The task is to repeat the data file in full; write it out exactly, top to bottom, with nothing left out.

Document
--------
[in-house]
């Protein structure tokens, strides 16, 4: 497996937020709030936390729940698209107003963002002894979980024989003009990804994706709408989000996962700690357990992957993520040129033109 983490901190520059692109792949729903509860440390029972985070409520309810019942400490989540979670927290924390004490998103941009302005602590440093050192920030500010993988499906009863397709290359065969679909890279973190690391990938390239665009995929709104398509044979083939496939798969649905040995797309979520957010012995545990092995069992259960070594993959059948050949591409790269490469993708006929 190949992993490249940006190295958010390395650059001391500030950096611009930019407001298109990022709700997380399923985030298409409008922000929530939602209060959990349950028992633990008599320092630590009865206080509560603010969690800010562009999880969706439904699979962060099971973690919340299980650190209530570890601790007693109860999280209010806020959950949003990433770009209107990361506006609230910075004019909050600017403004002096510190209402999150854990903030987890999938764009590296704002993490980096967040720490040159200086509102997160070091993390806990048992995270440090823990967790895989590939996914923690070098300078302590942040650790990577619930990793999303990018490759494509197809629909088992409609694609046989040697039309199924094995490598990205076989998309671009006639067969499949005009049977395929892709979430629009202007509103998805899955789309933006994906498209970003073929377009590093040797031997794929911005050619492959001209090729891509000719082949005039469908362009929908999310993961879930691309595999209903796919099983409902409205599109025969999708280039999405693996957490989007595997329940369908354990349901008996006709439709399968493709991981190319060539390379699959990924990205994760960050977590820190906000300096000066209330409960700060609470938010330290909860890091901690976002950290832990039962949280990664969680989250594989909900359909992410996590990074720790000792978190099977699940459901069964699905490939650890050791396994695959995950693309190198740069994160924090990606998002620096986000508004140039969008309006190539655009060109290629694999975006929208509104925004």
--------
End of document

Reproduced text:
[in-house]
């Protein structure tokens, strides 16, 4: 497996937020709030936390729940698209107003963002002894979980024989003009990804994706709408989000996962700690357990992957993520040129033109 983490901190520059692109792949729903509860440390029972985070409520309810019942400490989540979670927290924390004490998103941009302005602590440093050192920030500010993988499906009863397709290359065969679909890279973190690391990938390239665009995929709104398509044979083939496939798969649905040995797309979520957010012995545990092995069992259960070594993959059948050949591409790269490469993708006929 190949992993490249940006190295958010390395650059001391500030950096611009930019407001298109990022709700997380399923985030298409409008922000929530939602209060959990349950028992633990008599320092630590009865206080509560603010969690800010562009999880969706439904699979962060099971973690919340299980650190209530570890601790007693109860999280209010806020959950949003990433770009209107990361506006609230910075004019909050600017403004002096510190209402999150854990903030987890999938764009590296704002993490980096967040720490040159200086509102997160070091993390806990048992995270440090823990967790895989590939996914923690070098300078302590942040650790990577619930990793999303990018490759494509197809629909088992409609694609046989040697039309199924094995490598990205076989998309671009006639067969499949005009049977395929892709979430629009202007509103998805899955789309933006994906498209970003073929377009590093040797031997794929911005050619492959001209090729891509000719082949005039469908362009929908999310993961879930691309595999209903796919099983409902409205599109025969999708280039999405693996957490989007595997329940369908354990349901008996006709439709399968493709991981190319060539390379699959990924990205994760960050977590820190906000300096000066209330409960700060609470938010330290909860890091901690976002950290832990039962949280990664969680989250594989909900359909992410996590990074720790000792978190099977699940459901069964699905490939650890050791396994695959995950693309190198740069994160924090990606998002620096986000508004140039969008309006190539655009060109290629694999975006929208509104925004």